EIA explores how face and body signals can give basketball professionals the edge
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Initial findings from a major research project in the UK is revealing common signals from attacking players that defenders can use to spoil the attack.
Mike Nichols, rated as most valuable player of the England under 19s when he was just 17, also an 'All Star' UK representative has been working with EIA over the last 12 months on the sport he loves - married with his passion for the research of Dr Paul Ekman.
Mike, who is now 39 years old is coaching an aspiring local team (Bury Blue Devils) and is engaged in Consultancy with professional and amateur teams across the UK.
Having studied and video recorded 200 players from professional and amateur teams, some revolutionary discoveries are emerging from the 1000 clips involving a controlled setting with an attacker attempting to beat a defender (1 on 1).
Cliff Lansley adds that he has 'reviewed the work and EIA are excited about the potential for basketball and other competitive sports. There are four key elements around eyes, attacking intent displays on the face, micro-facial expressions and body language, which we are particularly interested in as this has parallels with deadly intent in the criminal world'.
The data analysis is being developed into pilot training sessions for defenders to help them use the findings to take a pro-active approach to defence, based on the behaviour of the attacker.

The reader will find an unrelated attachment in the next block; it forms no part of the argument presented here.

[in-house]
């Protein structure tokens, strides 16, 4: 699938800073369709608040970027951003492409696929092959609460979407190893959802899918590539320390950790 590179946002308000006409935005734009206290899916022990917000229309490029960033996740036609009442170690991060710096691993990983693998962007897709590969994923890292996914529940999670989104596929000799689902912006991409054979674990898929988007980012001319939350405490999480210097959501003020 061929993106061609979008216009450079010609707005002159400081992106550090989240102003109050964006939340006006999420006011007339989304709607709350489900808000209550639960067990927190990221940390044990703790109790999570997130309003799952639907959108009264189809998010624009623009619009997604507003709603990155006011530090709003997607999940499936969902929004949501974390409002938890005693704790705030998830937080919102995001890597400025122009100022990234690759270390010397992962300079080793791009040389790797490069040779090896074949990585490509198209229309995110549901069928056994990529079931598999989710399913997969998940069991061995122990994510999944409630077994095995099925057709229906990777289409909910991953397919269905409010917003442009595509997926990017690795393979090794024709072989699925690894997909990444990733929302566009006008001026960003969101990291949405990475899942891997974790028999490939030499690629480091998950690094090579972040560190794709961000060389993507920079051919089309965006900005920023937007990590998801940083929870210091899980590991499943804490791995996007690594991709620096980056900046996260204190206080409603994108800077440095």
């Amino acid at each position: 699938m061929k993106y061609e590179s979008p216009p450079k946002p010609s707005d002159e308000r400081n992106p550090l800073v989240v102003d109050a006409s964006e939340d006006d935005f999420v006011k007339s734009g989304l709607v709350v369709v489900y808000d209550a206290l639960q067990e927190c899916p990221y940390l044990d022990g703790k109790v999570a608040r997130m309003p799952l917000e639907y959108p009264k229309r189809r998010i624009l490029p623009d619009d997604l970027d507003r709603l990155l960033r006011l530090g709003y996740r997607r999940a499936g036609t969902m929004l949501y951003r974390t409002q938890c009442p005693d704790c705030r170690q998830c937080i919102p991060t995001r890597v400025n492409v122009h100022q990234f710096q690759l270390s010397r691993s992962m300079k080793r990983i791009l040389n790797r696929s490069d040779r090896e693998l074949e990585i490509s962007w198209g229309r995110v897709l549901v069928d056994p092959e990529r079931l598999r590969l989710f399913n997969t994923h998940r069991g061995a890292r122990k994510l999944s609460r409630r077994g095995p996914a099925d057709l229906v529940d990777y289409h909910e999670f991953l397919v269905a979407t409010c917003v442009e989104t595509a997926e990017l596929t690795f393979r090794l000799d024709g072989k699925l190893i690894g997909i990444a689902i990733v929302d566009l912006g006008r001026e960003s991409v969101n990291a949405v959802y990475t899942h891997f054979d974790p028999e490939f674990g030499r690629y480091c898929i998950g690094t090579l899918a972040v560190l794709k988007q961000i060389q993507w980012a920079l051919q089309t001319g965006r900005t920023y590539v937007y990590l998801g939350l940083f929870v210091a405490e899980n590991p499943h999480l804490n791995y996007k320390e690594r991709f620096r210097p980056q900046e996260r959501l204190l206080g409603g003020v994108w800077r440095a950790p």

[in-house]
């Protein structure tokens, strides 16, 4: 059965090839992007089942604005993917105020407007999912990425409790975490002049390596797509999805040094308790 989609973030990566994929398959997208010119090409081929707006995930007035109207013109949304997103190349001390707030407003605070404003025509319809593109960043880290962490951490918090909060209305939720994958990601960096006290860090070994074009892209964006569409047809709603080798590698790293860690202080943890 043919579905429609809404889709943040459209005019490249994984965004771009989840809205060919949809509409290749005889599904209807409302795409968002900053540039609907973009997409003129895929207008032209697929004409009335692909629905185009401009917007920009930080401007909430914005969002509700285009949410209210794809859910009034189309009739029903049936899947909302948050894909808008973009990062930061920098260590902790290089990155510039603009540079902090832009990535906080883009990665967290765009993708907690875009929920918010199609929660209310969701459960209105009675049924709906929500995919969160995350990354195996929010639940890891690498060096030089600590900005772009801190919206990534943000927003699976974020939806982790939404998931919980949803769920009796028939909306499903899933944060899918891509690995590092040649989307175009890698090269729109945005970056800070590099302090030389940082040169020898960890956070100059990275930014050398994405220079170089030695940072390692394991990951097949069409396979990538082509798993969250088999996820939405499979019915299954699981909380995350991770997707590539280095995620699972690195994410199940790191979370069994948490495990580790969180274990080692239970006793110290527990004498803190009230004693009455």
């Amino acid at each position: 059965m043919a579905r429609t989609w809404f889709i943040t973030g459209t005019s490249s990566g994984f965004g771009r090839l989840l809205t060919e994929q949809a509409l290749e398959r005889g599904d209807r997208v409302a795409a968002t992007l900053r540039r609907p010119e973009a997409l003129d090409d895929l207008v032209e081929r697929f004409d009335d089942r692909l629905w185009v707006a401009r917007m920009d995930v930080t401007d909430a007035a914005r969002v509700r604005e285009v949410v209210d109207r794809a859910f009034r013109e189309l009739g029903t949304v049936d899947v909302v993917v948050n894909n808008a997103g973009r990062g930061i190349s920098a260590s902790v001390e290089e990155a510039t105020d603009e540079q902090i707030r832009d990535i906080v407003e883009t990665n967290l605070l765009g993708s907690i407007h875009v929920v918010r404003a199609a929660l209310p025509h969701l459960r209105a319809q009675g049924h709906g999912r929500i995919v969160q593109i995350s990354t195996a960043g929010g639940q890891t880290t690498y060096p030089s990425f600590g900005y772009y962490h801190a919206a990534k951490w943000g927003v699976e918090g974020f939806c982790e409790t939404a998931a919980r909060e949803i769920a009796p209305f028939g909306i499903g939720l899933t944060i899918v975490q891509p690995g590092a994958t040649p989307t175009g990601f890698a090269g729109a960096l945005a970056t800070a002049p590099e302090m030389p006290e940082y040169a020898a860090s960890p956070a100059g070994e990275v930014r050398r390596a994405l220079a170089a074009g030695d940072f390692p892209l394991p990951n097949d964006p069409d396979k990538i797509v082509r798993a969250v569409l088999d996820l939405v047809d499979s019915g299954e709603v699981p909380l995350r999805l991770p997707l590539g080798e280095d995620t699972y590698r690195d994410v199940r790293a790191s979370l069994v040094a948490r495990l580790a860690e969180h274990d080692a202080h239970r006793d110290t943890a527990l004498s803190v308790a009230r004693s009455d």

Their performance will be baselined and contrasted with control groups in the next stage of the work with the Emotional Intelligence Academy in Manchester, UK.
Mike highlights that, 'an offensive player can only consciously process so much information in the split seconds involved here - so unconsciously they leak signs and tells about their intent. Defenders can be trained to identify these signs and recognise the thoughts/emotions of the attacking player so the defender can take action to limit their options, spoil the play, encourage shot-clock violations (the attacker only has 24 seconds to shoot the ball), force bad shots and get a psychological and winning edge on the opposing team'.
Mike is also keen to engage professional basketball players and teams from overseas and from other sports to extend the research - anyone interested should contact him directly here.